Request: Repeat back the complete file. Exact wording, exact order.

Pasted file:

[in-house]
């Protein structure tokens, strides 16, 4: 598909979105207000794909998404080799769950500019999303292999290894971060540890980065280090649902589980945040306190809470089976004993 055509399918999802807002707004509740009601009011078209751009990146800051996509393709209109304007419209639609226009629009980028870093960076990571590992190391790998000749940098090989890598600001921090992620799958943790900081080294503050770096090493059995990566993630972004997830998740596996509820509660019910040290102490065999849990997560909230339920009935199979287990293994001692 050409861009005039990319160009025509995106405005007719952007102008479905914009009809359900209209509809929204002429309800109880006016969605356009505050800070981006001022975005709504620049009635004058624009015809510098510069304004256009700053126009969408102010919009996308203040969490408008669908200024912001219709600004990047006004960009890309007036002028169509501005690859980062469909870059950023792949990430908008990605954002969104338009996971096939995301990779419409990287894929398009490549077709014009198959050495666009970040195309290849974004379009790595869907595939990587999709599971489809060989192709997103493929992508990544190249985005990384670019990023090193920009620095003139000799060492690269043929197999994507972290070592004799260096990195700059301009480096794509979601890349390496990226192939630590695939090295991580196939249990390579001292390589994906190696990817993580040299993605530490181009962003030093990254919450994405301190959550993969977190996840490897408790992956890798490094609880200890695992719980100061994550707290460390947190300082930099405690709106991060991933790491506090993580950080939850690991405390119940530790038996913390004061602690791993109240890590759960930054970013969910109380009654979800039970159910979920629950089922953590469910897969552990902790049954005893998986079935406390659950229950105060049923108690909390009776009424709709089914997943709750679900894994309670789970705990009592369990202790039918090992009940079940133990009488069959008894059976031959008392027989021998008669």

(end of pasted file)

[in-house]
């Protein structure tokens, strides 16, 4: 598909979105207000794909998404080799769950500019999303292999290894971060540890980065280090649902589980945040306190809470089976004993 055509399918999802807002707004509740009601009011078209751009990146800051996509393709209109304007419209639609226009629009980028870093960076990571590992190391790998000749940098090989890598600001921090992620799958943790900081080294503050770096090493059995990566993630972004997830998740596996509820509660019910040290102490065999849990997560909230339920009935199979287990293994001692 050409861009005039990319160009025509995106405005007719952007102008479905914009009809359900209209509809929204002429309800109880006016969605356009505050800070981006001022975005709504620049009635004058624009015809510098510069304004256009700053126009969408102010919009996308203040969490408008669908200024912001219709600004990047006004960009890309007036002028169509501005690859980062469909870059950023792949990430908008990605954002969104338009996971096939995301990779419409990287894929398009490549077709014009198959050495666009970040195309290849974004379009790595869907595939990587999709599971489809060989192709997103493929992508990544190249985005990384670019990023090193920009620095003139000799060492690269043929197999994507972290070592004799260096990195700059301009480096794509979601890349390496990226192939630590695939090295991580196939249990390579001292390589994906190696990817993580040299993605530490181009962003030093990254919450994405301190959550993969977190996840490897408790992956890798490094609880200890695992719980100061994550707290460390947190300082930099405690709106991060991933790491506090993580950080939850690991405390119940530790038996913390004061602690791993109240890590759960930054970013969910109380009654979800039970159910979920629950089922953590469910897969552990902790049954005893998986079935406390659950229950105060049923108690909390009776009424709709089914997943709750679900894994309670789970705990009592369990202790039918090992009940079940133990009488069959008894059976031959008392027989021998008669």